2023-09-19 14:32

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Health Warning To Vapers
Continue With Causal Link To Bronchitis Found

E-cigarettes are known to be better than smoking tobacco based cigarettes, but there are also major health risks associated with these nicotine addiction inducing alternatives which are now being widely used by those have never even smoked conventional cigarettes; and more worryingly by children in the UK.

- click to go to news itemUnionsafety first warned of the health dangers of E-cigarettes and the 'trendy' term used to describe the habit of using them of 'vaping' several years ago and has followed up o the increasing evidence that they are harder to stop using than conventional cigarettes as they deliver varying and incorrectly labeled amounts of nicotine.

Nicotine is extremely addictive and is harder than heroin to stop using the delivery mechanism, in this case the habit of smoking E-cigarettes or 'Vapes'.

Now a new study reported on by the Liverpool Echo, shows that 'vaping' can cause Bronchitis in users, including children. Bronchitis is inflammation of the airways in the lungs, often caused by smoking. This can result in chest pains while coughing, coughing up clear, white, yellow or green mucus and shortness of breath, all being the symptoms of Bronchitis.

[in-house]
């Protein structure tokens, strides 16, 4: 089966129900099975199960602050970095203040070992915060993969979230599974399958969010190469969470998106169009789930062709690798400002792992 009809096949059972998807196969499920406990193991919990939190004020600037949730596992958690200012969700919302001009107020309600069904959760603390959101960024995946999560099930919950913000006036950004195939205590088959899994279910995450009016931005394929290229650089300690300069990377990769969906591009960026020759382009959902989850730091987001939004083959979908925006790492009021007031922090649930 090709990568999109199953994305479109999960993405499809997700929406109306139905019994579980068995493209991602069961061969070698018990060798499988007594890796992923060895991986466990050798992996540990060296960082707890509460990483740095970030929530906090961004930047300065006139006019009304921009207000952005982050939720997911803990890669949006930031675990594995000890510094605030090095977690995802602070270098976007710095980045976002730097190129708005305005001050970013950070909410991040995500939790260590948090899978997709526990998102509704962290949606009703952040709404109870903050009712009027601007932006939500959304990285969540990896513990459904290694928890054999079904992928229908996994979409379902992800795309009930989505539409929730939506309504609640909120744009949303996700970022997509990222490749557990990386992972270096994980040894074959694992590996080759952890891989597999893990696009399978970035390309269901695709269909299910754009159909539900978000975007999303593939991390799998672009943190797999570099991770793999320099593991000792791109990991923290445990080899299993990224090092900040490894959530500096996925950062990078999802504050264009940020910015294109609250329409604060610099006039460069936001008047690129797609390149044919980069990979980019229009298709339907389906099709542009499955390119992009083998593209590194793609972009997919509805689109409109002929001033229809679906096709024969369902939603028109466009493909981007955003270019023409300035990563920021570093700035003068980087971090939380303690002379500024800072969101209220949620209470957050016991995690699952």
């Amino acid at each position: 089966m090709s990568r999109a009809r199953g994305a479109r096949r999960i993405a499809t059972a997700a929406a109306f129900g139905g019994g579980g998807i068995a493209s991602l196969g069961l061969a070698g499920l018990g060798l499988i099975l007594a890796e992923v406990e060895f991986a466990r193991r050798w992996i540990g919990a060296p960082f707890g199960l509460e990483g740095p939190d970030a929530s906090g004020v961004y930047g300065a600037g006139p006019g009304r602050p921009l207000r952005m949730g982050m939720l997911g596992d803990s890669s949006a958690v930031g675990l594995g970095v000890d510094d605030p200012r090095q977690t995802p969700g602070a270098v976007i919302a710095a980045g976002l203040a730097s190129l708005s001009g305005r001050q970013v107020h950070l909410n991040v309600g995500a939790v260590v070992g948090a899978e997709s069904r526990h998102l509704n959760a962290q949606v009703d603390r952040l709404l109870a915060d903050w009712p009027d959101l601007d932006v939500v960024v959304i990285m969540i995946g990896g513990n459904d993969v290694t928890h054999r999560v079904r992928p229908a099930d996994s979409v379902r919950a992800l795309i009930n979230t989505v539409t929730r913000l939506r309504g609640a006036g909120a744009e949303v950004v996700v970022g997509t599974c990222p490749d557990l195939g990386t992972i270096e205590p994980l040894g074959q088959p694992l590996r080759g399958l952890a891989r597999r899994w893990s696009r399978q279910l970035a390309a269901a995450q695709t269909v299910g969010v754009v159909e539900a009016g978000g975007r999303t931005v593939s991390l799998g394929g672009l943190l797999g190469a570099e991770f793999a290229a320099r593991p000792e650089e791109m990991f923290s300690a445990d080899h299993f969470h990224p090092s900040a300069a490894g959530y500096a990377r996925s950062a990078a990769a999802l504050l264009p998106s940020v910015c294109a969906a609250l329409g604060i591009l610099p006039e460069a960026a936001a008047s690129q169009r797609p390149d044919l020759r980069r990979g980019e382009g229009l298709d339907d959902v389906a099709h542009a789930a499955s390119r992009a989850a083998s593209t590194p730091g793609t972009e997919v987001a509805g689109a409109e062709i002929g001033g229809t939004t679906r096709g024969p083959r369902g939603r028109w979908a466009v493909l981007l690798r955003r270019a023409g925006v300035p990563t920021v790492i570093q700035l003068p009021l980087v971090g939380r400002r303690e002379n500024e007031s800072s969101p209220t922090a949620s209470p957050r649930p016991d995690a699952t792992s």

American scientists are now calling for regulators to oversee the respiratory effects of vaping products.

The Liverpool Echo reports:

Study author Dr Alayna Tackett said:

“This study contributes to emerging evidence from human and toxicological studies that e-cigarettes cause respiratory symptoms that warrant consideration in regulation of e-cigarettes. It suggests that regulatory assessments of the population health cost underestimate the effects of late adolescent and young adult e-cigarette, cannabis and tobacco product use.”

Until now research has focussed on people who exclusively puff e-cigarettes. Scientists tracked the respiratory health of study participants between 2014 and 2018.

In 2014, 2,097 students with the average age of 17 completed a survey on their use of tobacco products and respiratory symptoms. Further information was collected from 1,609 of them in 2015, 1,502 in 2017 and 1,637 in 2018 – half were women. At each wave, participants were asked about how they used e-cigarettes and regular cigarettes over their lives and in the past 30 days. Questions on cannabis consumption were added during wave three.

Dr Tackett, of The Ohio State University Wexner Medical Centre, added:

"Bronchitic symptoms were the most commonly reported at each questionnaire: 19.5%, 22.5%, 23.5% and 26% respectively. Just under 12% had used e-cigarettes in the past 30 days in 2014 and 2015, but by 2018 this was up to 15.5%."

The full news item can be read by clicking on the image above.

Source: Liverpool Echo



Pic: Bak to News icon link

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